Tuesday, April 20, 2004

We were careening down the Mass Pike, pushing cars out of our way, in our two lane wide Canyoneero. The external temperature guage was shifting up and down. 60! 57. 65! 73! 79!! Gentle claps sounded from the back seat as we watched summer unroll in front of us at earth-shattering speeds. We whipped around a rotary, we balanced on a sky-high bridge, we sped down a lights-on-for-safety highway. 70. 63. 57. The curved arm of Cape Cod was hurling us back into spring.

Take a left at the lights. Cell phones get pulled out, plans are passed down the lines (there are no lines). We park at the Hardware store, five dollars is forked over, legs are stretched, sweaters and jackets are urgently re-applied. A quick stroll up Commercial Street reveals more people than you expected, some also engulfed in hoodies, others in shorts seemingly unaware of the falling temperatures. A short stop in a boutique, a friend is spotted behind the counter. Hugs and yelps. More plans are made. Our stomachs lead us to a Squealing Pig, tables are rearranged, a chattering crowd of pals looks at menus. Food is ordered, food arrives (except for the food of one hungry girl which is delayed by wolves at the door), forks are lifted, beers are spilled, martinis are chocolated, gifts exchanged.

Seconds later, time warps, you find yourself in a backseat with scenes of Provincetown whipping past your window. The speakers crack and shudder as Home Sweet Home and countless other Heavy Metal ballads are infused into your head. The car glides through a moon-like nature scene of dunes which swell and shrink in rhythm to a juxtaposed screaming guitar solo. The sunset happened behind the clouds and, before the car even stopped at the edge of the beach, doors were opened and ladies were dancing in the sand. Spinning and leaping into the gusty and blue air to the sounds of Bon Jovi, Skid Row, and the La Guns. In the distance a lone dark figure lies down in the dunes.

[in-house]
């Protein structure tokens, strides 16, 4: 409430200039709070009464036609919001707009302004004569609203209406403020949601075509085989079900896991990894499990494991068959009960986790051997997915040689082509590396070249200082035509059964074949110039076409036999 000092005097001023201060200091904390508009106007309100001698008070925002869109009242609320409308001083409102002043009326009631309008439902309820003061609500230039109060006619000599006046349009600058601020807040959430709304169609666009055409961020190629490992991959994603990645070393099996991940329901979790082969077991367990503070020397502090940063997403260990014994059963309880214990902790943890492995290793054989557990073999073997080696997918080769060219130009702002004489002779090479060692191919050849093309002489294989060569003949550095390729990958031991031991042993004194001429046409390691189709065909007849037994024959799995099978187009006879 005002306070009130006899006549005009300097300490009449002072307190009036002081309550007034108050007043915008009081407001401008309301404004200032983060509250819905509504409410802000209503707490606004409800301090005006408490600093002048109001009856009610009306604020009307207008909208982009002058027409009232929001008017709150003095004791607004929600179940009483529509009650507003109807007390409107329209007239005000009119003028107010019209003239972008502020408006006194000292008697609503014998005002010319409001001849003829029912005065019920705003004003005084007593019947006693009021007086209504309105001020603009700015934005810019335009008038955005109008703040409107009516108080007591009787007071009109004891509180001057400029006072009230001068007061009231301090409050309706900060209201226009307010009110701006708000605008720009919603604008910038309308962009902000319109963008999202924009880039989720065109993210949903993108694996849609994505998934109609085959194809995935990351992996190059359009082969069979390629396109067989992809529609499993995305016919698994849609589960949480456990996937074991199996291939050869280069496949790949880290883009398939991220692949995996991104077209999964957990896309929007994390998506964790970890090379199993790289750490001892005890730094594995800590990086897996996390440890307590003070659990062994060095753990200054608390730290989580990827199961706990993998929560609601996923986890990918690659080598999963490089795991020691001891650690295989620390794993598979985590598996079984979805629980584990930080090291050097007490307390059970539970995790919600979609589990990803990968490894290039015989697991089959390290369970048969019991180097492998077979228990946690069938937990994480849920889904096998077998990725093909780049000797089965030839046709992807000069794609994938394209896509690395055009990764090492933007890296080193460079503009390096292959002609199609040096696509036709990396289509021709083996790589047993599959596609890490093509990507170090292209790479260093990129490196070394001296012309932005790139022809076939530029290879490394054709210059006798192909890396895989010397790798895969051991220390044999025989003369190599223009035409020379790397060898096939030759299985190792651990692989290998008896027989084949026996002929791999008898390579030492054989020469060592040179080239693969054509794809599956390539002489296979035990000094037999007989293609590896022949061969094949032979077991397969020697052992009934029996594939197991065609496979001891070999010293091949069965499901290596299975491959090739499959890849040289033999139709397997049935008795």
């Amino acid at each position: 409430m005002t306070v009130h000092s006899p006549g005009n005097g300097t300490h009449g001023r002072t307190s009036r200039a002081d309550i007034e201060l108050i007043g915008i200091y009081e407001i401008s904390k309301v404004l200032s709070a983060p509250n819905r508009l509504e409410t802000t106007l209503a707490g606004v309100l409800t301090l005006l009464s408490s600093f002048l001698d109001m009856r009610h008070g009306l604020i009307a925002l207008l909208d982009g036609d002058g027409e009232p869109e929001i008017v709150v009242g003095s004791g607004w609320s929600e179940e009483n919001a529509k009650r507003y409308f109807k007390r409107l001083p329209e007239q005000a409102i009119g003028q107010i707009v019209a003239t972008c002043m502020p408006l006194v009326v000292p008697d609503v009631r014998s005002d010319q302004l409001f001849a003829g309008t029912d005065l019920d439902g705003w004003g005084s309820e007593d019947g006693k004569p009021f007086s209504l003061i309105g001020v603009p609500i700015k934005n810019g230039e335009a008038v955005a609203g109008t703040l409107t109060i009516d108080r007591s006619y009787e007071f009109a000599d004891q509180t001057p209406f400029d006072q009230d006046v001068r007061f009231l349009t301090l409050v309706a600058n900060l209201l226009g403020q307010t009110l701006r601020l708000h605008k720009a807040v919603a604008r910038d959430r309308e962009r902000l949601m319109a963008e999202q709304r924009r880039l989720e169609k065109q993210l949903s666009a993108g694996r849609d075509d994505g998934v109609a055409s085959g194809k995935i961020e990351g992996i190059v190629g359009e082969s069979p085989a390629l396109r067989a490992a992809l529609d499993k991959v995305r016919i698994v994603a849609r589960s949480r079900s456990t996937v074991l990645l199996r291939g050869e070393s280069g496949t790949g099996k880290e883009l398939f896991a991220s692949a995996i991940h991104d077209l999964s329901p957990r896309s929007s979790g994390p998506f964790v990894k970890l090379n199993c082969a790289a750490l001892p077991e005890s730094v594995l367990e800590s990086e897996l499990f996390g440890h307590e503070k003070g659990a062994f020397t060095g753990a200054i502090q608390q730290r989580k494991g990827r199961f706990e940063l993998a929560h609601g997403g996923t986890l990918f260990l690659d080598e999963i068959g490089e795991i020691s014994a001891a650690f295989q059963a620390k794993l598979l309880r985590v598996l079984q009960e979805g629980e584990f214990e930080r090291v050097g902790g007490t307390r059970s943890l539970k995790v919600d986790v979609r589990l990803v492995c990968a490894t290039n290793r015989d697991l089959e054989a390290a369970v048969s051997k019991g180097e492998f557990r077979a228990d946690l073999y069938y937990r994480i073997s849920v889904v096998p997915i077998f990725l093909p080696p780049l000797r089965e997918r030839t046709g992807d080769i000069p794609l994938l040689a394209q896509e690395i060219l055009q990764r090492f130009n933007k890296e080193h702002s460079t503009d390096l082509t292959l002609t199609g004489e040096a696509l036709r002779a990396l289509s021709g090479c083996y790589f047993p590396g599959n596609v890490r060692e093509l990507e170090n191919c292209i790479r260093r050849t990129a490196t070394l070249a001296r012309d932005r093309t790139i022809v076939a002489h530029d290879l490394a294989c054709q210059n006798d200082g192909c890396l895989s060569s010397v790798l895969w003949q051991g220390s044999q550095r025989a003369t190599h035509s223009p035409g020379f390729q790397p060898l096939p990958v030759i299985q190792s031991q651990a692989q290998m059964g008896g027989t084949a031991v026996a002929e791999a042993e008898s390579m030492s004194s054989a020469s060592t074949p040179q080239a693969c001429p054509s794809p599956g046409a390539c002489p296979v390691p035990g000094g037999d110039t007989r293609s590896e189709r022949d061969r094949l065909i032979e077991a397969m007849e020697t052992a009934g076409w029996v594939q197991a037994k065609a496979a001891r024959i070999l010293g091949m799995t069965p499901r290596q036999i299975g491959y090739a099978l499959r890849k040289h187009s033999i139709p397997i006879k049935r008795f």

This unforgettable beach scene keeps replaying in your head and before you expect it, you are introducing your band to a room of friendly intimidation. It's a little hard to hear but people are smiling and cheering and encouraging. Two girls stand right up front staring and they seem to both enjoy and mock the band. Soon a small crowd is dancing inches away and a few songs get a make-over. Queer Eye for the Straight Song - 1,000 Times goes disco. Cymbals crash right through your ears. It's so hot in here.

A small time later, a coyote slinks out of the headlights and you sit back on a crowded sofa, your legs shaky and exhausted. Some ladies dance. A glass shatters. A cat screams. An inflatable mattress takes it's sweet time. 11 people sleep in a small apartment. Snores from the sofa-bed probably infuriate the cat.

A sweater makes a poor pillow and the sun busts through the window. Everybody rubs their eyes. Everybody stretches their arms. Just The Two Of Us oozes from the speakers. Outside, the grass is green and the horses are eating. The hammock swings and a giant pole is captured - I can see my house from up here. Strawberrys and french toast and real maple syrup are eaten to the sounds of Dusty Springfield.

Later, the Canyoneero slides down the arm and back onto the main land. 63! 65! 70! Clap, clap, clap. The soundtrack continues and you suddenly realize you know just about all the words to Too Much Time On My Hands.

What are McDonalds french fries without salt? Nothing, that's what. Nothing but tasteless poison wrapped in grease.

The tank enters Northampton and the soldiers spill out, blurry and dazed and ready to hop right back in and keep driving. But they don't the go their seperate ways and marvel at the suddeness of seasons.

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